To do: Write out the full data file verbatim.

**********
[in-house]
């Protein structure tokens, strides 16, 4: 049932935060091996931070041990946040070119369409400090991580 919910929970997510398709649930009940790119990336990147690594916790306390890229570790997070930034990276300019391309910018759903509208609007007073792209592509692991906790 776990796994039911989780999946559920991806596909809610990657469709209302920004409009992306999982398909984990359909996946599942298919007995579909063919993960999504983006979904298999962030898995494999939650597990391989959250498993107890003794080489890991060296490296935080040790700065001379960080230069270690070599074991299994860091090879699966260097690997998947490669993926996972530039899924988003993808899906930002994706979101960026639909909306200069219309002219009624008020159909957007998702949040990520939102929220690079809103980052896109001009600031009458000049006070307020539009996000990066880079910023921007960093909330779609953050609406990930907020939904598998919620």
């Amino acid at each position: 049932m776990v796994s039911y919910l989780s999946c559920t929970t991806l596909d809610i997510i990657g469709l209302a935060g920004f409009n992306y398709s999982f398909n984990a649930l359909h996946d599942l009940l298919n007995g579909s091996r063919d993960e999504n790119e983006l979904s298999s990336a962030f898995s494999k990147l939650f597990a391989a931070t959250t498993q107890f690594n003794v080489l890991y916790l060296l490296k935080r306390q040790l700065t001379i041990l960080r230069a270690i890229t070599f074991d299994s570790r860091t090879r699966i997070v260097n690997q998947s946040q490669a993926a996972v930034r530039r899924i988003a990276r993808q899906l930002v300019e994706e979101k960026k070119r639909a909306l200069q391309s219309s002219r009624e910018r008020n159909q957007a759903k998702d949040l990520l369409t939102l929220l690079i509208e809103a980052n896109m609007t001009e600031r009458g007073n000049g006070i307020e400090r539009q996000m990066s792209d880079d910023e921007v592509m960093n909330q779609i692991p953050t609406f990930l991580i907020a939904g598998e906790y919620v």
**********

[in-house]
């Protein structure tokens, strides 16, 4: 049932935060091996931070041990946040070119369409400090991580 919910929970997510398709649930009940790119990336990147690594916790306390890229570790997070930034990276300019391309910018759903509208609007007073792209592509692991906790 776990796994039911989780999946559920991806596909809610990657469709209302920004409009992306999982398909984990359909996946599942298919007995579909063919993960999504983006979904298999962030898995494999939650597990391989959250498993107890003794080489890991060296490296935080040790700065001379960080230069270690070599074991299994860091090879699966260097690997998947490669993926996972530039899924988003993808899906930002994706979101960026639909909306200069219309002219009624008020159909957007998702949040990520939102929220690079809103980052896109001009600031009458000049006070307020539009996000990066880079910023921007960093909330779609953050609406990930907020939904598998919620």
């Amino acid at each position: 049932m776990v796994s039911y919910l989780s999946c559920t929970t991806l596909d809610i997510i990657g469709l209302a935060g920004f409009n992306y398709s999982f398909n984990a649930l359909h996946d599942l009940l298919n007995g579909s091996r063919d993960e999504n790119e983006l979904s298999s990336a962030f898995s494999k990147l939650f597990a391989a931070t959250t498993q107890f690594n003794v080489l890991y916790l060296l490296k935080r306390q040790l700065t001379i041990l960080r230069a270690i890229t070599f074991d299994s570790r860091t090879r699966i997070v260097n690997q998947s946040q490669a993926a996972v930034r530039r899924i988003a990276r993808q899906l930002v300019e994706e979101k960026k070119r639909a909306l200069q391309s219309s002219r009624e910018r008020n159909q957007a759903k998702d949040l990520l369409t939102l929220l690079i509208e809103a980052n896109m609007t001009e600031r009458g007073n000049g006070i307020e400090r539009q996000m990066s792209d880079d910023e921007v592509m960093n909330q779609i692991p953050t609406f990930l991580i907020a939904g598998e906790y919620v």